Stockton, CA asked in Employment Law and Appeals / Appellate Law for California

Q: Hello, I worked for the state of California. I went through spb court of appeals and now I'm filling a writ of mandate.

Do I have to submit my original transcript from my appeal to file the writ? The cost to obtain it is very expensive and I'm unemployed obviously. I have the audio/visual version though. Will that be excepted?

1 Lawyer Answer
James L. Arrasmith
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  • Appeals & Appellate Lawyer
  • Sacramento, CA
  • Licensed in California

A: In California, when filing a writ of mandate, particularly after an appeal with the State Personnel Board (SPB), it's generally expected to submit relevant documents that support your case. This often includes the transcript from your appeal hearing, as it provides a detailed record of what was said and can be crucial evidence for your writ. The cost of obtaining the official transcript can indeed be high, especially if you're facing financial difficulties.

However, courts are sometimes flexible regarding the formats of evidence they accept, particularly if there's a compelling reason why the preferred format isn't available. If you have the audio/visual recording of the hearing, you should explain your situation to the court and request permission to submit this version as an alternative to the written transcript. It's also helpful to provide a summary or highlights from the recording to assist the court in understanding the key points of your appeal.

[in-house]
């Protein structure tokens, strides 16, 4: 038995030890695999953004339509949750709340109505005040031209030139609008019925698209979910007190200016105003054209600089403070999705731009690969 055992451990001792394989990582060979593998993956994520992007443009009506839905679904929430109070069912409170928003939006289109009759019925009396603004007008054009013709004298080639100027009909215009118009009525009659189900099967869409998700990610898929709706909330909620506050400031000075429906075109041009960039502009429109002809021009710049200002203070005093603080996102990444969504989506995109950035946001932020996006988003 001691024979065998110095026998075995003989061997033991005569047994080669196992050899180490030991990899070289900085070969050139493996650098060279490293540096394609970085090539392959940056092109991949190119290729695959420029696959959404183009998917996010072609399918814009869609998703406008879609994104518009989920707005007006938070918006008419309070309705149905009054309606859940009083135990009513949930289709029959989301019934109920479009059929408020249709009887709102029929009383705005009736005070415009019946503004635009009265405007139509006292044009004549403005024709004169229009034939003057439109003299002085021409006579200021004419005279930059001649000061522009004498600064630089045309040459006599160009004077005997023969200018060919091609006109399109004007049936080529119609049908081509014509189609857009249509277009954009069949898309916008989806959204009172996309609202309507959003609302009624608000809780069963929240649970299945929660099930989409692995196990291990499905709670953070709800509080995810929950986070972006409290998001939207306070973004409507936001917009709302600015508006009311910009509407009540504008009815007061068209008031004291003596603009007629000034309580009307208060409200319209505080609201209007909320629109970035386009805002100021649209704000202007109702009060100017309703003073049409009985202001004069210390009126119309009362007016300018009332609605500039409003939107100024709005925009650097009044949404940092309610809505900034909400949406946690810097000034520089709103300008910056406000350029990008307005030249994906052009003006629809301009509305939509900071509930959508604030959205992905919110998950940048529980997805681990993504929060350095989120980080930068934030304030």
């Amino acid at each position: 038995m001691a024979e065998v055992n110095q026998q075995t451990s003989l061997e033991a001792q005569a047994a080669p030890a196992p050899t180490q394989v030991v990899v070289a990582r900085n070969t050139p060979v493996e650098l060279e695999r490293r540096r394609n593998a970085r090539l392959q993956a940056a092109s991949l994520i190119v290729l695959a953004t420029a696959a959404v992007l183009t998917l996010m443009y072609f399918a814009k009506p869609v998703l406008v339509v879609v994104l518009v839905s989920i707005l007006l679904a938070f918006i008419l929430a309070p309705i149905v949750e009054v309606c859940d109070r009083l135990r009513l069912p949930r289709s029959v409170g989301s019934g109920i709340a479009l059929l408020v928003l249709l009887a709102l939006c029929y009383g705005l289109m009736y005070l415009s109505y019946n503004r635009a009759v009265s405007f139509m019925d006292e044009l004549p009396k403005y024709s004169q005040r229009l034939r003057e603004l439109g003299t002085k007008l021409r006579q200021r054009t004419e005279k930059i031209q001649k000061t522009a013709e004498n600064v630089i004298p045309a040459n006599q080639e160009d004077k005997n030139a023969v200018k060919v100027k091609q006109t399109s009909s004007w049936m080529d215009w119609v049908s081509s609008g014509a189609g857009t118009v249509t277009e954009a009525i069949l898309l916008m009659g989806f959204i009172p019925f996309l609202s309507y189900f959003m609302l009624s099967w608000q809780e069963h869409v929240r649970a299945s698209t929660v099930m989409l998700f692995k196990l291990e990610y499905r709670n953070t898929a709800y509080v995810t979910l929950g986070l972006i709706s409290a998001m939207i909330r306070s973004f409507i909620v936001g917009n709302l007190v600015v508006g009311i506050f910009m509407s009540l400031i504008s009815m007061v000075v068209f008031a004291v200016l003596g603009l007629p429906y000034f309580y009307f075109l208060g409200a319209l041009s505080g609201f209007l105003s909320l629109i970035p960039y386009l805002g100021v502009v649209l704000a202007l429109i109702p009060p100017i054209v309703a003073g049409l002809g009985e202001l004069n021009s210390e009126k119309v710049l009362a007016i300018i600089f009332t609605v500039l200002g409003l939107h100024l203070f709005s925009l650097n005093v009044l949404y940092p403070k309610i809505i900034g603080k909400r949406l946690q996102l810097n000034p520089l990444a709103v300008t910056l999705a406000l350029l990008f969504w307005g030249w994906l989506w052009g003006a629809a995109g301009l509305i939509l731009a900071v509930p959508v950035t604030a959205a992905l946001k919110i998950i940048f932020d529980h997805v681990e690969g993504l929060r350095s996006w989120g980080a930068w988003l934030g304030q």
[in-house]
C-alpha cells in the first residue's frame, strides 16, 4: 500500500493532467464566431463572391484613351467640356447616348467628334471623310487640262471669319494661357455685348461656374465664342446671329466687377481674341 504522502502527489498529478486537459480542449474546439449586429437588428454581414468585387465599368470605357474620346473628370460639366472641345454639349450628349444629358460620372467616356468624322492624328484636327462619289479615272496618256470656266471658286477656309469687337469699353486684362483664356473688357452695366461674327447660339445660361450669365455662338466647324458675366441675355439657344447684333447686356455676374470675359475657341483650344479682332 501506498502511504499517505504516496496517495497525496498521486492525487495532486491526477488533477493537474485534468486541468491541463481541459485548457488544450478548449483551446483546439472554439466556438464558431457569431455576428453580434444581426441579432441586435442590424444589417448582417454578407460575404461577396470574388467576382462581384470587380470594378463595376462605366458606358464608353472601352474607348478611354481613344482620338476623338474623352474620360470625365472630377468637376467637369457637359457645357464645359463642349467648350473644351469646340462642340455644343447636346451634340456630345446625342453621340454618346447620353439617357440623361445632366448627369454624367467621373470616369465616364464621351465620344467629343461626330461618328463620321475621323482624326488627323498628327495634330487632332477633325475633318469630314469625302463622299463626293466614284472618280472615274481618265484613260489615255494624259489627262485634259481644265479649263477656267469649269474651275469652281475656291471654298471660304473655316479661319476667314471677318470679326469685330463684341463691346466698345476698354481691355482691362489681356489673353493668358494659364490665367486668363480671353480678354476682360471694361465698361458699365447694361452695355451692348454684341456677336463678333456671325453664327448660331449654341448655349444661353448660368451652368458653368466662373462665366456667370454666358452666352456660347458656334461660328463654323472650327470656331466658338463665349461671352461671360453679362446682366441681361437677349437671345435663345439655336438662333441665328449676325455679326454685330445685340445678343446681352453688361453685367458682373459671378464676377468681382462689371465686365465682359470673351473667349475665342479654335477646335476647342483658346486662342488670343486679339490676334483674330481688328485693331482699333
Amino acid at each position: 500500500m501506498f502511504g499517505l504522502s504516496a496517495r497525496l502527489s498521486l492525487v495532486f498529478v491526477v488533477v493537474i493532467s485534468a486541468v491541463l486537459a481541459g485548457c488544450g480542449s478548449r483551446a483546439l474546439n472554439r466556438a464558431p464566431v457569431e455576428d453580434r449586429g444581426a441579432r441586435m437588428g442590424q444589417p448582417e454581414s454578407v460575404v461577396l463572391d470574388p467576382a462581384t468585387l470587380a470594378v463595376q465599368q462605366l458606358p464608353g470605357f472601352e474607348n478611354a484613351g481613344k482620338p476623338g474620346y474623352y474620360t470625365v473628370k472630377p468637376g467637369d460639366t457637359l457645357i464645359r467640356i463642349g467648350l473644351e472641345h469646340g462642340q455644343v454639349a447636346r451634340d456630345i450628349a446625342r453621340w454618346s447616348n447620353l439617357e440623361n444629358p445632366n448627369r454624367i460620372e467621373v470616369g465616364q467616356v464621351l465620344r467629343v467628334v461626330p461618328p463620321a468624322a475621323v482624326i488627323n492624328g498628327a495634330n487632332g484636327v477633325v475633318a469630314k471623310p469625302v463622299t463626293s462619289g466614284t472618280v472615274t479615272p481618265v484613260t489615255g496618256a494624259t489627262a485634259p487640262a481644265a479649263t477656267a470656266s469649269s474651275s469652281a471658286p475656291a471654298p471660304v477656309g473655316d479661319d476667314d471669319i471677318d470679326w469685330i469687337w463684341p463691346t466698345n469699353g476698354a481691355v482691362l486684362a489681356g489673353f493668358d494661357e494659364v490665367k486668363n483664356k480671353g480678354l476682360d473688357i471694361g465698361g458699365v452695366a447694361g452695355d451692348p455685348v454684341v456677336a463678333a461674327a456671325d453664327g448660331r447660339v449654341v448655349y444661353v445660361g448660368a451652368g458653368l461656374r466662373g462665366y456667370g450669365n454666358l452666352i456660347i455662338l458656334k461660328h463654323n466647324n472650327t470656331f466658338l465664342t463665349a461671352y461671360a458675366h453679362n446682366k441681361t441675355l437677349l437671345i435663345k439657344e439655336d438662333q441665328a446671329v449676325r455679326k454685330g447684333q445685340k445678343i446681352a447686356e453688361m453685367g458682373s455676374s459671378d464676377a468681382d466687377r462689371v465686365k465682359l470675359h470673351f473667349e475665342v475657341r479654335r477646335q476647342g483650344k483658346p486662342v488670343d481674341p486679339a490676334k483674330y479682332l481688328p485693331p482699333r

It would be wise to contact the court clerk or consult with a legal aid service for guidance on how to proceed in your specific situation. They can offer advice on how to make your submission in a way that aligns with the court's requirements while considering your financial constraints. Remember, the clarity and accessibility of your evidence can play a significant role in the outcome of your writ of mandate, so it's important to communicate your circumstances clearly to the court.

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